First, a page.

In-person or by mail, here’s what Alaskans need to know to vote this year

Voters stand inside voting booths with their legs showing.
Voting booths in Alaska. (Alaska Public Media file photo)

Early voting started on Monday for Alaska’s primary election. Alaska Public Media’s Casey Grove asked state government reporter Andrew Kitchenman to break down this year’s Alaska voting options. Here’s what he said.

First off, can you go over the different ways Alaskans can vote? 

One is early voting. The early voting locations and hours are posted on the Alaska Division of Elections website. Division Director Gail Fenumiai said turnout has been light in early voting, so it could be a safe way to vote and avoid the line on election day.

People can also vote in person on the day of the primary election, which is Tuesday, Aug. 18.

For both early voting and in-person election day voting, the division is providing personal protective equipment to both election workers and to voters. Six-foot distances will be marked off so that voters can maintain social distancing.

Absentee voting by mail is the other option. 

How do voters get an absentee ballot? 

First, they have to fill out an application for one. There’s a new application available on the Division of Elections website. They can also call or visit the division offices to request an application. There are offices in Juneau, Anchorage, Fairbanks, Nome and Wasilla.

But voters have to apply soon for the primary. The division needs to receive the applications for the primary by Saturday, Aug. 8. The safest way would be to apply online. If that’s not possible, they could still try to mail it. Or they could vote early in person and apply for an absentee ballot for the Nov. 3 general election.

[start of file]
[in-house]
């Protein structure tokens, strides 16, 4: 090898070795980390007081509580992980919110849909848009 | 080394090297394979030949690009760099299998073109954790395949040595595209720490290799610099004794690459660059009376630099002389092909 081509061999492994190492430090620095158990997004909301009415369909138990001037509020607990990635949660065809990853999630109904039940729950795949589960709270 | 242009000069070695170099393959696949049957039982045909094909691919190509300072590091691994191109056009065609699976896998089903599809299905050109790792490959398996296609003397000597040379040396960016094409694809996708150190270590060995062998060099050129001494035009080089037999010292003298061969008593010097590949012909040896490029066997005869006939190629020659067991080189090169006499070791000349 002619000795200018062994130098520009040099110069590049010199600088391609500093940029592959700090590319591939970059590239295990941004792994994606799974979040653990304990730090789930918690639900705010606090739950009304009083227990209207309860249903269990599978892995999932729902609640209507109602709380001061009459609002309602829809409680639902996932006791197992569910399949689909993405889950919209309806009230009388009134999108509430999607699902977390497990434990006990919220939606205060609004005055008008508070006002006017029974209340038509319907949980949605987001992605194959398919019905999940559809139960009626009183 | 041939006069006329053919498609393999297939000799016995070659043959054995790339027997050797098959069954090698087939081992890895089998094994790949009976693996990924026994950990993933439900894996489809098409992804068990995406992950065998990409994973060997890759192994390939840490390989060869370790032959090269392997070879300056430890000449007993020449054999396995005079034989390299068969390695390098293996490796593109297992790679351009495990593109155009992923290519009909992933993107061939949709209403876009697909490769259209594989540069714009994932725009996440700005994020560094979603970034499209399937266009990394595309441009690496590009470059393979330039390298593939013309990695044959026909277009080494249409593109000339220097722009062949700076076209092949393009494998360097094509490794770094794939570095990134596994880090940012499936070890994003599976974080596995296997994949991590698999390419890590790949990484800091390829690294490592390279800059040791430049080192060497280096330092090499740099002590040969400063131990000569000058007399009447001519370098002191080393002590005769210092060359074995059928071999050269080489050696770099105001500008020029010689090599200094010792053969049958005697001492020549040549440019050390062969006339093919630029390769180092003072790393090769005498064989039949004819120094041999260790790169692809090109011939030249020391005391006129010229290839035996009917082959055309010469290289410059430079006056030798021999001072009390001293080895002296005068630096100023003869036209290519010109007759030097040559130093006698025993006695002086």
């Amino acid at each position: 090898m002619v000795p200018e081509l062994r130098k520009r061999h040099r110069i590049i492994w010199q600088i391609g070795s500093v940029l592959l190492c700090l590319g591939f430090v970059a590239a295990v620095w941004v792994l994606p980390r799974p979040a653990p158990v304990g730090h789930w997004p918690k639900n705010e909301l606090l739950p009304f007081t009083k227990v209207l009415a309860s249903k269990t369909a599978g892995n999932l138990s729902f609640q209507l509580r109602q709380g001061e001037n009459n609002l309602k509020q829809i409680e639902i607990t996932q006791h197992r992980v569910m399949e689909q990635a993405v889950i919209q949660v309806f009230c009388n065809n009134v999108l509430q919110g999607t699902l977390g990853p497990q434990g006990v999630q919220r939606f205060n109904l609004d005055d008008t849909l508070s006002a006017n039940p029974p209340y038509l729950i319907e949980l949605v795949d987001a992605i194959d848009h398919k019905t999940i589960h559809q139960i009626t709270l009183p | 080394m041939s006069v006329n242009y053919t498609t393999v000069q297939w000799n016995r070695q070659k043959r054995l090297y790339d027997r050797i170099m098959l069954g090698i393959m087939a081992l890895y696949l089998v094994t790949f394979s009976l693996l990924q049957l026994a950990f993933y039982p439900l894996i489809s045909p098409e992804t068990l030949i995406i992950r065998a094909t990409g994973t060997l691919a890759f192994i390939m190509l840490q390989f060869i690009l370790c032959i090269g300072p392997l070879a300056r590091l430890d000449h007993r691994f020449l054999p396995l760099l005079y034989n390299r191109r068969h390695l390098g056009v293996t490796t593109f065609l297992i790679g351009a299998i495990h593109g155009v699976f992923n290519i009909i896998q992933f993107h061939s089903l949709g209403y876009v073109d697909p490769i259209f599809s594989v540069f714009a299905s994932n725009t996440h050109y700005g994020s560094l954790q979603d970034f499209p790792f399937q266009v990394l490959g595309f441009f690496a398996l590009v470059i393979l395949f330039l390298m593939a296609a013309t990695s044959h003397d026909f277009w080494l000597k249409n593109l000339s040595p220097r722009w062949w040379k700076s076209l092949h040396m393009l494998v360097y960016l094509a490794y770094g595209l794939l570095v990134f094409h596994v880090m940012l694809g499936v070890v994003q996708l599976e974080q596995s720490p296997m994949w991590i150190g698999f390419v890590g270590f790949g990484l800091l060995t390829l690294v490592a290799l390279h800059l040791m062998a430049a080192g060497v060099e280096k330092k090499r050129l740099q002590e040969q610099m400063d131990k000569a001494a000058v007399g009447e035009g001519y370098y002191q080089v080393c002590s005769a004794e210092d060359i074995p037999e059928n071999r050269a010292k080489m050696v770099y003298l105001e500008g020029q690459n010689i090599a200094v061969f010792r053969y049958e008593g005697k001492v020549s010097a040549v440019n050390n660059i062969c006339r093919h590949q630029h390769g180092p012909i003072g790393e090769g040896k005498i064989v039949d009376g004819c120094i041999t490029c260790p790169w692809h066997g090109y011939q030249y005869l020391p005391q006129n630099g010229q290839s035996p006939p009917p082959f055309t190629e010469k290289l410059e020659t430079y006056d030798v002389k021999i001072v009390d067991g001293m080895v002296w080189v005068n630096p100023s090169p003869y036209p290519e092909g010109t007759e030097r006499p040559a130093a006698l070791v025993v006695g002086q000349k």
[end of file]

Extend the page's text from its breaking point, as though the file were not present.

Is there anything else voters should know about voting by mail?

In Alaska, voters don’t need an excuse to vote by mail. They do need to have a witness for when they sign and seal the envelope. The envelope says it should be witnessed by an authorized official or, if an authorized official is not reasonably available, by someone 18 years of age or older. 

Fenumiai said that with the COVID-19 pandemic, it’s reasonable to use a family member as the witness. 

Voters can also drop absentee ballots off at drop boxes in Fairbanks, Soldotna, Anchorage and Wasilla.

The mail-in ballots must be postmarked by election day or earlier. 

Sample ballots are available on the Division of Elections website

There are two different primary ballots. What are they? 

One is for the Republican primary. The other covers all other parties. This year, that’s the Democratic and Alaska Independence parties. 

The reason why there are two is that the Republicans limit who’s eligible to vote. Only registered Republicans, as well as undeclared and nonpartisan voters, can vote in the Republican primary. 

All registered voters can vote with the other ballot. But voters have to choose one or the other, either when they apply for the absentee ballot or when they vote in person. 

While there is a public record that Alaskans voted and what their party affiliation is, there isn’t a record of which primary ballot they voted on. 

Is there anything else voters should know about the primary? 

The results might take some time this year. On election night, the unofficial results that will be posted after the polls close will only include the early voting up through the Thursday before election day and the in-person election day voting. 

All absentee ballots will be cross-checked against who voted in person to ensure no one voted twice. Fenumiai said when that’s happened in the past, it’s been unintentional, such as an older voter who forgot they sent an early absentee ballot. 

Absentee ballot counting will start on Aug. 25, a week after the election. And the coting will continue until the ballots are counted, which is expected to be done by Friday, Aug. 28.

This is different than the last two state elections, in 2016 and 2018, when absentee ballots were counted on election night. But it’s similar to the process used before then. 

There’s a state review board that will audit the results on Aug. 31 or Sept. 1. The deadline to certify the results is Sept. 2, when the ballots are scheduled to go to the printer. 

Correction: This story has been corrected to reflect the fact that vote counting is expected to be done by Aug. 28, not the voting itself, which is finished by the primary election day, Aug. 18.